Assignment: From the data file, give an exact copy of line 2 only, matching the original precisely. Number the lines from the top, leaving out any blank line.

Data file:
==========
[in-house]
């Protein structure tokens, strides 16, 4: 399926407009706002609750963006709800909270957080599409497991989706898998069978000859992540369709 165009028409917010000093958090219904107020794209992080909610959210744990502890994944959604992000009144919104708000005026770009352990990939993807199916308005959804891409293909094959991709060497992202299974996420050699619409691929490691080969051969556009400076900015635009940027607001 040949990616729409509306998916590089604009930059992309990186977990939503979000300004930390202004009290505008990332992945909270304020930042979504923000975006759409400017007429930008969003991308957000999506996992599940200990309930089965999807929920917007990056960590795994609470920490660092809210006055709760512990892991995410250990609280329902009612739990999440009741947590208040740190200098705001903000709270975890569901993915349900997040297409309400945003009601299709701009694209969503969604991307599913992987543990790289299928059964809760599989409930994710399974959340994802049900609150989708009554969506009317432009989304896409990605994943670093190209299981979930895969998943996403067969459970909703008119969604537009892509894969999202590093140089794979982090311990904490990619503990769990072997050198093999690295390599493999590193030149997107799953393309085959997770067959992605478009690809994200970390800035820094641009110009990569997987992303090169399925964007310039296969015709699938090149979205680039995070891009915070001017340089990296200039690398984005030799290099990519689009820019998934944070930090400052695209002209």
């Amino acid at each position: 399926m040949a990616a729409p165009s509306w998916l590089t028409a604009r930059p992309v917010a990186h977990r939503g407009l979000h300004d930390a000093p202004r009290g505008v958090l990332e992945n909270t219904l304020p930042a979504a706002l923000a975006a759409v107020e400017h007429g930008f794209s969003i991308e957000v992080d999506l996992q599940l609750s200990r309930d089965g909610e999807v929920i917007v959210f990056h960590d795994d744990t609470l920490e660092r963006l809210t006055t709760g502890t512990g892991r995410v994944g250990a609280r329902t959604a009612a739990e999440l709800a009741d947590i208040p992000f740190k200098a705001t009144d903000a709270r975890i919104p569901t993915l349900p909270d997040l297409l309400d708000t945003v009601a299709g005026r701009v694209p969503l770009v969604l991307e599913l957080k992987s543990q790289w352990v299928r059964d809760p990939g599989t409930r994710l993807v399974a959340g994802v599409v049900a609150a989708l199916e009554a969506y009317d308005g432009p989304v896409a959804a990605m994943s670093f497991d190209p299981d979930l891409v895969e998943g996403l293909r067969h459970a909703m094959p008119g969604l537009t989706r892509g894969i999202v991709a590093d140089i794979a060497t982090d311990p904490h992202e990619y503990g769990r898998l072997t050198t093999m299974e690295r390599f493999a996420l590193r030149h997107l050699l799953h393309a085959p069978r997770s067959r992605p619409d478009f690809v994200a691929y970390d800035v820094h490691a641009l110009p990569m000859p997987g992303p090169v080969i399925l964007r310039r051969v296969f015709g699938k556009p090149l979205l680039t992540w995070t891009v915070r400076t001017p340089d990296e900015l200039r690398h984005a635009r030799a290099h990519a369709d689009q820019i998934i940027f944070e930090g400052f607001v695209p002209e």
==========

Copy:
């Protein structure tokens, strides 16, 4: 399926407009706002609750963006709800909270957080599409497991989706898998069978000859992540369709 165009028409917010000093958090219904107020794209992080909610959210744990502890994944959604992000009144919104708000005026770009352990990939993807199916308005959804891409293909094959991709060497992202299974996420050699619409691929490691080969051969556009400076900015635009940027607001 040949990616729409509306998916590089604009930059992309990186977990939503979000300004930390202004009290505008990332992945909270304020930042979504923000975006759409400017007429930008969003991308957000999506996992599940200990309930089965999807929920917007990056960590795994609470920490660092809210006055709760512990892991995410250990609280329902009612739990999440009741947590208040740190200098705001903000709270975890569901993915349900997040297409309400945003009601299709701009694209969503969604991307599913992987543990790289299928059964809760599989409930994710399974959340994802049900609150989708009554969506009317432009989304896409990605994943670093190209299981979930895969998943996403067969459970909703008119969604537009892509894969999202590093140089794979982090311990904490990619503990769990072997050198093999690295390599493999590193030149997107799953393309085959997770067959992605478009690809994200970390800035820094641009110009990569997987992303090169399925964007310039296969015709699938090149979205680039995070891009915070001017340089990296200039690398984005030799290099990519689009820019998934944070930090400052695209002209």